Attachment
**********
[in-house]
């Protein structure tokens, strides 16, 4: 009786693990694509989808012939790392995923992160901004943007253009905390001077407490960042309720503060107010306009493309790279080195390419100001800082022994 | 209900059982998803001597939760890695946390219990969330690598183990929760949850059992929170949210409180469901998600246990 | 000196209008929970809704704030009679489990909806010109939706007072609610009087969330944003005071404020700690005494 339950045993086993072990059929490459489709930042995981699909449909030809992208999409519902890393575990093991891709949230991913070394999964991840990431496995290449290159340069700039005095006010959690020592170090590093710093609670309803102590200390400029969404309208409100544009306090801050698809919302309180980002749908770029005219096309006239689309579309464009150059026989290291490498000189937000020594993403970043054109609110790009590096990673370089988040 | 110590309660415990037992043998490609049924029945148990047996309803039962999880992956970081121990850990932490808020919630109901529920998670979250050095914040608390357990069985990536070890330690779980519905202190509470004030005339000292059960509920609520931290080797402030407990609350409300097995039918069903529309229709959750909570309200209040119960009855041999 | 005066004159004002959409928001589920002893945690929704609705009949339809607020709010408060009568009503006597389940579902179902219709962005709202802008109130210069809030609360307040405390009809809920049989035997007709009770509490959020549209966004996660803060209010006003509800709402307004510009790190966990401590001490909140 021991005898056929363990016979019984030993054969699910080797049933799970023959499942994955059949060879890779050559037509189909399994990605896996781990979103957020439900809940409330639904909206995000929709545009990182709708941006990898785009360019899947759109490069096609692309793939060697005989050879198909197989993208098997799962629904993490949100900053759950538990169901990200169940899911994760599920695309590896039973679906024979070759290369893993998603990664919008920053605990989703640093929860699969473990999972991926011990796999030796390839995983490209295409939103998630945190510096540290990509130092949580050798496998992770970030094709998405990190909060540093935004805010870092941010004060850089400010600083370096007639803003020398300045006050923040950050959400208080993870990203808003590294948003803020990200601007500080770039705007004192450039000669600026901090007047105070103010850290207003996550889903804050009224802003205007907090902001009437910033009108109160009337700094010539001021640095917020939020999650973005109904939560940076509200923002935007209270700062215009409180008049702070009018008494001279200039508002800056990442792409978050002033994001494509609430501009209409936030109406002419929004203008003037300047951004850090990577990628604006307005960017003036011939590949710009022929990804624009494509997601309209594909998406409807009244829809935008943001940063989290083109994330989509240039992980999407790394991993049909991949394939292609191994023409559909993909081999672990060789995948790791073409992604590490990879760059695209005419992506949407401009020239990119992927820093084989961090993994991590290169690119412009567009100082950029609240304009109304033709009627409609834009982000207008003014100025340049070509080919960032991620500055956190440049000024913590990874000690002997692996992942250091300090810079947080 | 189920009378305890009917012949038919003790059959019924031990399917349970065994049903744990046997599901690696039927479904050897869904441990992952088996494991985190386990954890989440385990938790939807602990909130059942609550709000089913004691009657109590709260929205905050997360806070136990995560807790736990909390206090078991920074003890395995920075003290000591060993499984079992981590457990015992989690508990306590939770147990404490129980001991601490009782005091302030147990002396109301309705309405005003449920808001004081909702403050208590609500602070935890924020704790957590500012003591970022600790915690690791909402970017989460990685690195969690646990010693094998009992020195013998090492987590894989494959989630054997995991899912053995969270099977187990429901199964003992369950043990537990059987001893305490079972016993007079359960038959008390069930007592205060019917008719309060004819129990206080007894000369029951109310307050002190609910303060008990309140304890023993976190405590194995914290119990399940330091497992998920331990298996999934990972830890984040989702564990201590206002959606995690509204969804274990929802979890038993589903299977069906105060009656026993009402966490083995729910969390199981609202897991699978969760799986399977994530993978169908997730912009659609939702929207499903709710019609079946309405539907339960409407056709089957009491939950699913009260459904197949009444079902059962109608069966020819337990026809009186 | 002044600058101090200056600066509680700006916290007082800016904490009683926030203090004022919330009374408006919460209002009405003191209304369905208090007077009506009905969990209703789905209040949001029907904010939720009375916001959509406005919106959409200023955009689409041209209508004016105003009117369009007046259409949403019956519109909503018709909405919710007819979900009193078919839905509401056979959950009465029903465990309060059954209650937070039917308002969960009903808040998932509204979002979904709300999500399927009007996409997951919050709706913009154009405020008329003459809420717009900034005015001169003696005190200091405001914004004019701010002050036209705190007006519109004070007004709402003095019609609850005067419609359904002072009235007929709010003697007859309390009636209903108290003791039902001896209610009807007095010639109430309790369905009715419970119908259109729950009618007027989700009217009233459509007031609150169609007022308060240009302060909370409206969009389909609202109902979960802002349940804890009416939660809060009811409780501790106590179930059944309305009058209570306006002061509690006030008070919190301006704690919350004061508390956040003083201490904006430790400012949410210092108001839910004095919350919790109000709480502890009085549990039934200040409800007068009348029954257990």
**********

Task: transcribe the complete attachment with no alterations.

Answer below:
[in-house]
């Protein structure tokens, strides 16, 4: 009786693990694509989808012939790392995923992160901004943007253009905390001077407490960042309720503060107010306009493309790279080195390419100001800082022994 | 209900059982998803001597939760890695946390219990969330690598183990929760949850059992929170949210409180469901998600246990 | 000196209008929970809704704030009679489990909806010109939706007072609610009087969330944003005071404020700690005494 339950045993086993072990059929490459489709930042995981699909449909030809992208999409519902890393575990093991891709949230991913070394999964991840990431496995290449290159340069700039005095006010959690020592170090590093710093609670309803102590200390400029969404309208409100544009306090801050698809919302309180980002749908770029005219096309006239689309579309464009150059026989290291490498000189937000020594993403970043054109609110790009590096990673370089988040 | 110590309660415990037992043998490609049924029945148990047996309803039962999880992956970081121990850990932490808020919630109901529920998670979250050095914040608390357990069985990536070890330690779980519905202190509470004030005339000292059960509920609520931290080797402030407990609350409300097995039918069903529309229709959750909570309200209040119960009855041999 | 005066004159004002959409928001589920002893945690929704609705009949339809607020709010408060009568009503006597389940579902179902219709962005709202802008109130210069809030609360307040405390009809809920049989035997007709009770509490959020549209966004996660803060209010006003509800709402307004510009790190966990401590001490909140 021991005898056929363990016979019984030993054969699910080797049933799970023959499942994955059949060879890779050559037509189909399994990605896996781990979103957020439900809940409330639904909206995000929709545009990182709708941006990898785009360019899947759109490069096609692309793939060697005989050879198909197989993208098997799962629904993490949100900053759950538990169901990200169940899911994760599920695309590896039973679906024979070759290369893993998603990664919008920053605990989703640093929860699969473990999972991926011990796999030796390839995983490209295409939103998630945190510096540290990509130092949580050798496998992770970030094709998405990190909060540093935004805010870092941010004060850089400010600083370096007639803003020398300045006050923040950050959400208080993870990203808003590294948003803020990200601007500080770039705007004192450039000669600026901090007047105070103010850290207003996550889903804050009224802003205007907090902001009437910033009108109160009337700094010539001021640095917020939020999650973005109904939560940076509200923002935007209270700062215009409180008049702070009018008494001279200039508002800056990442792409978050002033994001494509609430501009209409936030109406002419929004203008003037300047951004850090990577990628604006307005960017003036011939590949710009022929990804624009494509997601309209594909998406409807009244829809935008943001940063989290083109994330989509240039992980999407790394991993049909991949394939292609191994023409559909993909081999672990060789995948790791073409992604590490990879760059695209005419992506949407401009020239990119992927820093084989961090993994991590290169690119412009567009100082950029609240304009109304033709009627409609834009982000207008003014100025340049070509080919960032991620500055956190440049000024913590990874000690002997692996992942250091300090810079947080 | 189920009378305890009917012949038919003790059959019924031990399917349970065994049903744990046997599901690696039927479904050897869904441990992952088996494991985190386990954890989440385990938790939807602990909130059942609550709000089913004691009657109590709260929205905050997360806070136990995560807790736990909390206090078991920074003890395995920075003290000591060993499984079992981590457990015992989690508990306590939770147990404490129980001991601490009782005091302030147990002396109301309705309405005003449920808001004081909702403050208590609500602070935890924020704790957590500012003591970022600790915690690791909402970017989460990685690195969690646990010693094998009992020195013998090492987590894989494959989630054997995991899912053995969270099977187990429901199964003992369950043990537990059987001893305490079972016993007079359960038959008390069930007592205060019917008719309060004819129990206080007894000369029951109310307050002190609910303060008990309140304890023993976190405590194995914290119990399940330091497992998920331990298996999934990972830890984040989702564990201590206002959606995690509204969804274990929802979890038993589903299977069906105060009656026993009402966490083995729910969390199981609202897991699978969760799986399977994530993978169908997730912009659609939702929207499903709710019609079946309405539907339960409407056709089957009491939950699913009260459904197949009444079902059962109608069966020819337990026809009186 | 002044600058101090200056600066509680700006916290007082800016904490009683926030203090004022919330009374408006919460209002009405003191209304369905208090007077009506009905969990209703789905209040949001029907904010939720009375916001959509406005919106959409200023955009689409041209209508004016105003009117369009007046259409949403019956519109909503018709909405919710007819979900009193078919839905509401056979959950009465029903465990309060059954209650937070039917308002969960009903808040998932509204979002979904709300999500399927009007996409997951919050709706913009154009405020008329003459809420717009900034005015001169003696005190200091405001914004004019701010002050036209705190007006519109004070007004709402003095019609609850005067419609359904002072009235007929709010003697007859309390009636209903108290003791039902001896209610009807007095010639109430309790369905009715419970119908259109729950009618007027989700009217009233459509007031609150169609007022308060240009302060909370409206969009389909609202109902979960802002349940804890009416939660809060009811409780501790106590179930059944309305009058209570306006002061509690006030008070919190301006704690919350004061508390956040003083201490904006430790400012949410210092108001839910004095919350919790109000709480502890009085549990039934200040409800007068009348029954257990």